Is implantation failure a real diagnosis?
Proper treatment for "implantation failure" can start only when underlying causes are identified
What is implantation failure? How is implantation failure diagnosed?
Whether implantation failure is a real diagnosis remains to be determined. While scientific papers on the subject are published almost daily, nobody really knows what implantation failure really is and/or means. The definitions have varied: Some go by the number of failed IVF cycles, others by the number of good quality embryos transferred. Like with the pseudo-diagnosis of “unexplained infertility," it often seems that everybody has different definitions of what implantation failure is.
To go solely by the number of failed IVF cycles, quite obviously, makes little sense because three failed cycles at age 23 have very different meaning (and likely different causes) than the same number of failed cycles at age 43. The same applies to number of embryos transferred. Transferring consecutively five great-looking embryos of a 23-year-old and failing to achieve a pregnancy has different connotations than transferring five embryos, even all together, in a 45-year-old. How these two parameters at varying ages change has never been determined, and this is the principal reason why, strictly speaking, without proper prior diagnostic definition of this condition, there really cannot even be such a thing as “implantation failure.”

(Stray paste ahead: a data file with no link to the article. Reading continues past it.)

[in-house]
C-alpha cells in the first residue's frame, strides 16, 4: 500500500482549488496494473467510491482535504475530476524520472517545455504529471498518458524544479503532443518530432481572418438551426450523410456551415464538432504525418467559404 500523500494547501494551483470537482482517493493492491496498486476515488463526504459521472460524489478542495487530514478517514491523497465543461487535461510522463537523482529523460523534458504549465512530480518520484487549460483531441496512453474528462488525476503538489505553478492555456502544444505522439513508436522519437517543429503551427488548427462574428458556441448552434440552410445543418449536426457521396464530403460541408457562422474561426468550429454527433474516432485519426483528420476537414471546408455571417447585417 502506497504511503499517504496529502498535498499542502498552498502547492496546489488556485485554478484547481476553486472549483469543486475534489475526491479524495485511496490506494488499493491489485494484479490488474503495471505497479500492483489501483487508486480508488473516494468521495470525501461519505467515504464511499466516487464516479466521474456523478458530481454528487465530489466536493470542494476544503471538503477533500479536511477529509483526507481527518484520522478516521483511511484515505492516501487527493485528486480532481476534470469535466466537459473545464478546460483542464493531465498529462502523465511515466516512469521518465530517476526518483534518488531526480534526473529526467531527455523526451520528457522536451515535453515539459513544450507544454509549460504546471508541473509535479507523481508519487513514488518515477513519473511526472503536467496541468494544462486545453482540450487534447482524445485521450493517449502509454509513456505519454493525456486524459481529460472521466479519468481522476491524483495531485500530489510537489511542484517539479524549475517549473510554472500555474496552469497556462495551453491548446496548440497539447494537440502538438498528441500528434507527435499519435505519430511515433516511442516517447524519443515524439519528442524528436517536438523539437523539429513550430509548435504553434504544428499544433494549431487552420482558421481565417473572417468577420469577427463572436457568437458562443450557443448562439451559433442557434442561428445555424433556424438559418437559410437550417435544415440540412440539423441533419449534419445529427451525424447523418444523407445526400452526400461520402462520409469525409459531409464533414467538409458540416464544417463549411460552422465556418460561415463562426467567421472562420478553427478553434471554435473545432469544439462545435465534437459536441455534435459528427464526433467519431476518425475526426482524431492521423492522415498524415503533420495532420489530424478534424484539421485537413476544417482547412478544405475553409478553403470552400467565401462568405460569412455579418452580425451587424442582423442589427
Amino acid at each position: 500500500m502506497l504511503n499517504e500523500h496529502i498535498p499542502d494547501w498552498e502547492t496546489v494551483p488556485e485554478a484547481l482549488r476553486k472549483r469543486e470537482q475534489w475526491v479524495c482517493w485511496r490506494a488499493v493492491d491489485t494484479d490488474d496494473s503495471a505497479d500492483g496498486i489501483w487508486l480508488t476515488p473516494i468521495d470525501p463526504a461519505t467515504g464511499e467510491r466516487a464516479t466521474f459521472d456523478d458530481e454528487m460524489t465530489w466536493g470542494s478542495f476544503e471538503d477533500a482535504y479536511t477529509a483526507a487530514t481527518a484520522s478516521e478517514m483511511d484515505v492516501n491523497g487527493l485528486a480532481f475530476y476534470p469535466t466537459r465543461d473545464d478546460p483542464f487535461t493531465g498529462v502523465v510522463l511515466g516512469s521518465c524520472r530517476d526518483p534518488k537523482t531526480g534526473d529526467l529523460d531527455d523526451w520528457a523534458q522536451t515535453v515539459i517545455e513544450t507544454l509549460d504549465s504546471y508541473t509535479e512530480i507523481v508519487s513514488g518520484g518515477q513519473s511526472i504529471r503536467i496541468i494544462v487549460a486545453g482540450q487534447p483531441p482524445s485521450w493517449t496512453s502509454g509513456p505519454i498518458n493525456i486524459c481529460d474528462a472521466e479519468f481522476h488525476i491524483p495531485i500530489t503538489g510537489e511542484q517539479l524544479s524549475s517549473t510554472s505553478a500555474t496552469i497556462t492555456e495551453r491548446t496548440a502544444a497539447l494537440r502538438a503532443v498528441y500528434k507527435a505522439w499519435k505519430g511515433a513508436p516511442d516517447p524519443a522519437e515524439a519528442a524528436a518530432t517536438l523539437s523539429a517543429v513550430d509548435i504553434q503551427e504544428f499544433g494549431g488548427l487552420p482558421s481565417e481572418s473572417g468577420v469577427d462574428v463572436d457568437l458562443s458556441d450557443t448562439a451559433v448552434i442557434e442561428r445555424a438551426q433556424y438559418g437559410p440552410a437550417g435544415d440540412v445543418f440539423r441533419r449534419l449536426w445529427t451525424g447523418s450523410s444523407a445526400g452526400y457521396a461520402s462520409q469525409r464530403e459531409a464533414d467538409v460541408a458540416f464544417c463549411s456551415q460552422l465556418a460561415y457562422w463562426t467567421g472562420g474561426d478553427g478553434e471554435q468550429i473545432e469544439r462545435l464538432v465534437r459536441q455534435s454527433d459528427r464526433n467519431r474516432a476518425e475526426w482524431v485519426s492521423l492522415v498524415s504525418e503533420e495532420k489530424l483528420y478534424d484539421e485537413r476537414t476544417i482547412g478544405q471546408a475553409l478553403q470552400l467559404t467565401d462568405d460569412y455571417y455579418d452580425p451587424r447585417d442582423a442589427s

Yet, pretty much every time when they cannot figure out why patients do not conceive on repeated IVF attempts, fertility specialists all over the world use this diagnosis in abundance. Like in association with the so-called “unexplained infertility,” the apparent helplessness of the situation appears to mandate a solution, and one such solution is, of course, the invention of a hypothetical, yet undefinable, diagnosis, like implantation failure or unexplained infertility.
But giving the unknown a name does not solve the problem and, certainly, does not lead to appropriate treatments. Only clear definitions of a clinical conditions in their so-called clinical phenotype (i.e. clinical presentation) may do that. Indeed, the more diffuse the phenotype of a diagnosis, the more difficult will it be to learn what causes the problem.
How do embryos implant when everything works normally?
This does not mean that implantation failure may not really exist. The implantation failure we are referring to, however, cannot be diffuse but must be highly specific. First, however, we need to understand how implantation works when everything goes as it should:
When an embryo enters the endometrial cavity, it does not immediately implant. Indeed, it spends ca. 48 hours within the biological microenvironment of the endometrial cavity, made up of thick mucus produced by endometrial glands. There must be a biological purpose for this 48-hour way station on the highway to implantation. The embryo during those two days very likely does a lot of different and important things we have absolutely no idea about. One can imagine that, once the embryo enters the uterus, it, for example, sends a message out that says to the mother’s uterus and her immune system, “hi, I’m here.” One can further assume that this message may be followed by a message that politely asks to be let in.